• Which components are represented in all of the frames? Which components are unique to each frame?
  • How are component A and component B interacting? How might you represent this interaction?
  • Where does organism A (B, C, etc.) get its energy?
  • Where is matter coming from that enters this ecosystem?
  • What happens to matter as it moves within the ecosystem?
  • Where does matter go that leaves the ecosystem?

You might choose to have students work first in the Alone Zone (independent thinking time) and then in small groups of three or four to create a group consensus model.

Next, have the class engage in a gallery walk to observe other individual or group models. As students observe each model, have them use sticky notes to post one thing they like about the model (a component represented they didn't include on their own model, the method used to represent an interaction between components, etc.) and one question they have about the model. When the gallery walk is complete, allow time for students to reflect on the feedback provided by their peers and add to or change their models. Then engage students in a whole groups discussion to share their predictions. Predictions will vary in that some student may think the hydrothermal vent ecosystem will die as soon as the hydrothermal vent becomes extinct because the bacteria don’t have a source of chemicals for chemosynthesis. Others may think the “unused” chemicals floating in the water after the vent is extinct will continue to support chemosynthesis. As students share, prompt them to use evidence and reasoning to support their predictions.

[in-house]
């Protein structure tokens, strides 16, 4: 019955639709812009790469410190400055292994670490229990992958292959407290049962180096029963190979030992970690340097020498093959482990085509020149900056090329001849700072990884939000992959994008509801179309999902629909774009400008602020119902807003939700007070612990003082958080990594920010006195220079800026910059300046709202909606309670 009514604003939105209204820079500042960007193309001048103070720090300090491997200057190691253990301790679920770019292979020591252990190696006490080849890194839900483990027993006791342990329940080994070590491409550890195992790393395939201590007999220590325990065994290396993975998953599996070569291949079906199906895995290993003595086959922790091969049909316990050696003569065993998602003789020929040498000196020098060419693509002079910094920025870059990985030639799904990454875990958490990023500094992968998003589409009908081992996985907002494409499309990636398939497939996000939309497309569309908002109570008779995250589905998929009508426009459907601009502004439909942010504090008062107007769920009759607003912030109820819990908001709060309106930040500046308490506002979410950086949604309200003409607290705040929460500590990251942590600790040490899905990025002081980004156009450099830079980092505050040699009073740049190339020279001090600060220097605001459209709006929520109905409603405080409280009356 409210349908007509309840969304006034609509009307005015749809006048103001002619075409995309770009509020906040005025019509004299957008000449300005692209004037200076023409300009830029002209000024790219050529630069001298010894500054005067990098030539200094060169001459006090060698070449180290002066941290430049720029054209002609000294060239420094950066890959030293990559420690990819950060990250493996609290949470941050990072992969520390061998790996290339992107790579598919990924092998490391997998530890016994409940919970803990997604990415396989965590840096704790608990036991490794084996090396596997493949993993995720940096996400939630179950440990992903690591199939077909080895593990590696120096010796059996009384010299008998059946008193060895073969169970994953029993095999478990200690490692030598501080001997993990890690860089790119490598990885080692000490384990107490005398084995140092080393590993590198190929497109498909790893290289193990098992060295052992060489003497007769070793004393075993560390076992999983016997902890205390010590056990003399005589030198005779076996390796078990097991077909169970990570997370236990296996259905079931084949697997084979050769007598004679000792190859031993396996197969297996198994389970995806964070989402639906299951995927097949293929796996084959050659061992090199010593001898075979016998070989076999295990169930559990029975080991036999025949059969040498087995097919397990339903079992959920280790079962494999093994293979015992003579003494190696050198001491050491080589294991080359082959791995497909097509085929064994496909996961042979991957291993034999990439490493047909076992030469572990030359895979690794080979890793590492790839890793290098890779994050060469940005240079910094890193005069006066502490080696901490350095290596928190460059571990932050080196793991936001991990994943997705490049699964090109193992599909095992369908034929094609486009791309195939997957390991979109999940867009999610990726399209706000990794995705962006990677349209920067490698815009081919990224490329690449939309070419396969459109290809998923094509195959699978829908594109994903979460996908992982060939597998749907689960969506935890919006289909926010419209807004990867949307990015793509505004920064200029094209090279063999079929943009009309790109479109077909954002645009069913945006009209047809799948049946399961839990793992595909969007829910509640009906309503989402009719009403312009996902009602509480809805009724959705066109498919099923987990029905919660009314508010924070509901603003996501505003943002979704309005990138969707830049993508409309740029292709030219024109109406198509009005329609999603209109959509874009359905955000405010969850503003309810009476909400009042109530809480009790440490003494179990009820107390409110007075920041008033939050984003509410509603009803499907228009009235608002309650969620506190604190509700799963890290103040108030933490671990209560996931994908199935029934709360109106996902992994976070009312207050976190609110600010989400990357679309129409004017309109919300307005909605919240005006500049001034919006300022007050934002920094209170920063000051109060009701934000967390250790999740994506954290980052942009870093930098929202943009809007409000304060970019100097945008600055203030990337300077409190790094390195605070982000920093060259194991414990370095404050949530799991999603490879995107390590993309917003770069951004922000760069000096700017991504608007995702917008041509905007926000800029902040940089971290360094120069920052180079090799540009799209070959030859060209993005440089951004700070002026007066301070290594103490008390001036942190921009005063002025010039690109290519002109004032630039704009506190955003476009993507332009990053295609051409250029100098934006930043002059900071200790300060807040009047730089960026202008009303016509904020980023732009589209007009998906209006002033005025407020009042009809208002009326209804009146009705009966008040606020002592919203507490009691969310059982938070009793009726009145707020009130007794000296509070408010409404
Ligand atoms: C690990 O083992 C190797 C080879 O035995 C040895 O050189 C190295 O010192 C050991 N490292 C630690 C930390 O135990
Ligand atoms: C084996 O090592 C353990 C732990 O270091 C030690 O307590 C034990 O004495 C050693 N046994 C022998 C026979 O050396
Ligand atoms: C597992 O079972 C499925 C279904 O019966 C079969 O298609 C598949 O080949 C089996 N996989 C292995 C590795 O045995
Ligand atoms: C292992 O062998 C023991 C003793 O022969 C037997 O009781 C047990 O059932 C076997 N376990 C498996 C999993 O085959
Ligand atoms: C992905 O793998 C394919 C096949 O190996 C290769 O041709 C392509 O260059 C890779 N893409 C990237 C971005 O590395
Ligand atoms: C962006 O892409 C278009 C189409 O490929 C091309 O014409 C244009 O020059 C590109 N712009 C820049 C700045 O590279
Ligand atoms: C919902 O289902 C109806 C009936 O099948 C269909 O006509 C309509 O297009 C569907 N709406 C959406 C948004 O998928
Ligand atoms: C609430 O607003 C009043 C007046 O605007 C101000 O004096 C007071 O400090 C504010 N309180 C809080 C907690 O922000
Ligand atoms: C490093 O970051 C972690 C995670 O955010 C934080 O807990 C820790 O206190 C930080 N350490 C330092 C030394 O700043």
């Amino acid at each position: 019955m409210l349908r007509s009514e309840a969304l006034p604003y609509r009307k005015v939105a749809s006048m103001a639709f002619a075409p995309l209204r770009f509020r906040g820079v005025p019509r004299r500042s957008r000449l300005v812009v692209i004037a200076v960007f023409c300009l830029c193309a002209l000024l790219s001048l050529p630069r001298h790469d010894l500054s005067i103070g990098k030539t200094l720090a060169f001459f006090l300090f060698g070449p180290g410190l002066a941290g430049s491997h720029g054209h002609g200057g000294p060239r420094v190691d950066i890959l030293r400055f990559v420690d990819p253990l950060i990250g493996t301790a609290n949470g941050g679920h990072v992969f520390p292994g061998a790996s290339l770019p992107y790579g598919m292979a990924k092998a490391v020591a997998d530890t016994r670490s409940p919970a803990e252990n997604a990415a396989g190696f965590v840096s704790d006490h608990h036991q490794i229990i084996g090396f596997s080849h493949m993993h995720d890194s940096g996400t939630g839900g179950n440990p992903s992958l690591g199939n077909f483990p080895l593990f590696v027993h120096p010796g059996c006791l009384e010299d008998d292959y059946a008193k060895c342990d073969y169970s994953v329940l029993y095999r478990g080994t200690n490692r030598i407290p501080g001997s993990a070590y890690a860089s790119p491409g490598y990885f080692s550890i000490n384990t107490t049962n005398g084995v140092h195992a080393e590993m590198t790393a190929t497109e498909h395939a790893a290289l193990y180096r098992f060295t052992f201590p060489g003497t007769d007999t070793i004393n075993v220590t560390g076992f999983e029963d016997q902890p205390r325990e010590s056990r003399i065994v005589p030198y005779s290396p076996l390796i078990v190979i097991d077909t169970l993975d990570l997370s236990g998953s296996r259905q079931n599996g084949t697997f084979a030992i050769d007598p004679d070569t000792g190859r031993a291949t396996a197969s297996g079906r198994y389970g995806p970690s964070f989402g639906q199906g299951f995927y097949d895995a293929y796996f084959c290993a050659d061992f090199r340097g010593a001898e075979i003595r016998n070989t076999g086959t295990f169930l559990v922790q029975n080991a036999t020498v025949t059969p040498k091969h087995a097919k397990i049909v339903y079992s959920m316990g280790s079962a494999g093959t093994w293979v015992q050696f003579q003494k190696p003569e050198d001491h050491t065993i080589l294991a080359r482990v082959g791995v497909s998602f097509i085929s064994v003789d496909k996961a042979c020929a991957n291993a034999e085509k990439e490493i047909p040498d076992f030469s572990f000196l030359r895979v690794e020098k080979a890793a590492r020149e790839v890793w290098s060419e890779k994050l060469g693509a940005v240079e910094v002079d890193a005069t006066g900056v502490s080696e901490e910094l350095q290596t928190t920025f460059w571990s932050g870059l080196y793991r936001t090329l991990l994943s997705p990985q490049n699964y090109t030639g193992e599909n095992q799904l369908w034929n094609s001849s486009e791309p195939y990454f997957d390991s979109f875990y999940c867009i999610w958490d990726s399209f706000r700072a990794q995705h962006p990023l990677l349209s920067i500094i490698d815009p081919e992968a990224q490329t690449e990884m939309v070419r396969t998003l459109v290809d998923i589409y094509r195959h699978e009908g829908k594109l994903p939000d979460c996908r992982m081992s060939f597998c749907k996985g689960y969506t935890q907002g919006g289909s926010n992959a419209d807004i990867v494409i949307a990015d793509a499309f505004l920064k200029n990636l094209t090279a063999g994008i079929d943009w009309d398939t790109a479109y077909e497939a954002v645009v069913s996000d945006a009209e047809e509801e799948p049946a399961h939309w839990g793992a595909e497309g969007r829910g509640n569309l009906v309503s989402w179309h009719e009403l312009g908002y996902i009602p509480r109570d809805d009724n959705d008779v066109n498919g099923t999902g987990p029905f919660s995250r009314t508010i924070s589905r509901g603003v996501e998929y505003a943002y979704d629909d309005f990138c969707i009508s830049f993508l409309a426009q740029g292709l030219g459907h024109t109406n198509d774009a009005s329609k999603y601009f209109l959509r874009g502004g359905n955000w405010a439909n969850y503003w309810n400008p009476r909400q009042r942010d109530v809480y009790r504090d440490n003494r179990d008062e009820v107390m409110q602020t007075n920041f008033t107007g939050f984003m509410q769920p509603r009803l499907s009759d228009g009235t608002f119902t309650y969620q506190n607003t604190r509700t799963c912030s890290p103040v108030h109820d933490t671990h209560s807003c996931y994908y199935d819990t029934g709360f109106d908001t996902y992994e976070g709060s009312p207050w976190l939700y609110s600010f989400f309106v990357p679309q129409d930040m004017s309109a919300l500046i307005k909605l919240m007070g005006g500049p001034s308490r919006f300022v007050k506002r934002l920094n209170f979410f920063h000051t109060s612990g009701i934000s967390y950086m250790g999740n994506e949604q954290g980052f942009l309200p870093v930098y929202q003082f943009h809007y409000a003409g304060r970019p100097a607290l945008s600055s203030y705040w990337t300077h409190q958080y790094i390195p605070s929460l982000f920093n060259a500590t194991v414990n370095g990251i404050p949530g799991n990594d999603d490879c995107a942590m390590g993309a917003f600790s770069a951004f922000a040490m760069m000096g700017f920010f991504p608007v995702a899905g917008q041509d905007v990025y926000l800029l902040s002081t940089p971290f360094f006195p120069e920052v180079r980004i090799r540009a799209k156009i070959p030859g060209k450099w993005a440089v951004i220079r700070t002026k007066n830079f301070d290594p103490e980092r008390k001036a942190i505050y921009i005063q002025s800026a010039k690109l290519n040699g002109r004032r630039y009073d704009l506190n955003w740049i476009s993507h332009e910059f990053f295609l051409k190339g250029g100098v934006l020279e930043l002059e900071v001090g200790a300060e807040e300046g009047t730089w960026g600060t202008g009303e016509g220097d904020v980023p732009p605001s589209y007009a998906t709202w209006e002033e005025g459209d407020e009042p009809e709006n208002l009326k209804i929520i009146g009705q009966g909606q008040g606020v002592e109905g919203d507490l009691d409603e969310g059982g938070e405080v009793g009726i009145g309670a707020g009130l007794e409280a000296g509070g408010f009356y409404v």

A little more information please ...

Show students the video clip, Smoking Chimney and Pompeii Worms (below), of a hydrothermal vent nearing extinction. Next, have students read the Galapagos Rift Mission log recorded on May 21, 2002, Life Cycles of Vent Communities – So Much to Learn.

What did we figure out? (Making Sense)

Now that students have more complete understanding about the dynamics of hydrothermal vent ecosystems, engage them in a discussion about what they learned from the video clip and the reading. Does this new information supports or refutes their predictions? Have students revisit their models and update them based on their new understanding. If they haven't done so already, prompt students to include an explanation for why hydrothermal vent ecosystems eventually die after the vent becomes extinct. A sample explanation is shown below:

When the chemicals stop coming out of the vent the ecosystem will die. Since the bacteria survive on the chemicals being spewed out from the vent, when the vent stops the bacteria die. Since the bacteria is the basis for the ecosystem and serve as the primary producer there is nothing for the primary consumer to eat. This will cause a cascading effect that results in the total collapse of this ecosystem.

Finally, revisit students' questions and have them think about all the things they have figured out about hydrothermal vent ecosystems. As students share what they have learned also encourage them to think about what they still have left to figure out about these ecosystems. Many students will want to know if ecosystems like this exist in other places. Tell students that there are other ecosystems that exist in extreme environments. Use this discussion to help guide next steps.

Next Steps

It is important for students to know chemosynthesis is not specific to hydrothermal vents. Consider having students investigate other environments in which chemosynthesis occurs such as cold seeps, mining waste run-off, and hot springs.

This Daily Do lesson can be used as a starting point to figuring out several big science ideas. In future lessons students could:

  • dig deeper into plate tectonics and the Earth processes that form hydrothermal vents (HS-ESS1-5 or HS-ESS2-1)
  • explore the chemistry needed to explain the process of chemosynthesis (HS-PS1-1 or HS-PS1-7)
  • figure out how vent ecosystems maintain equilibrium (with some modification to the following performance expectations: HS-LS2-3, HS-LS2-4, and HS-LS2-5).
  • investigate other ecosystems in which chemosynthesis is the driver for matter and energy (examples of other systems shared in the photosynthesis/chemosynthesis video)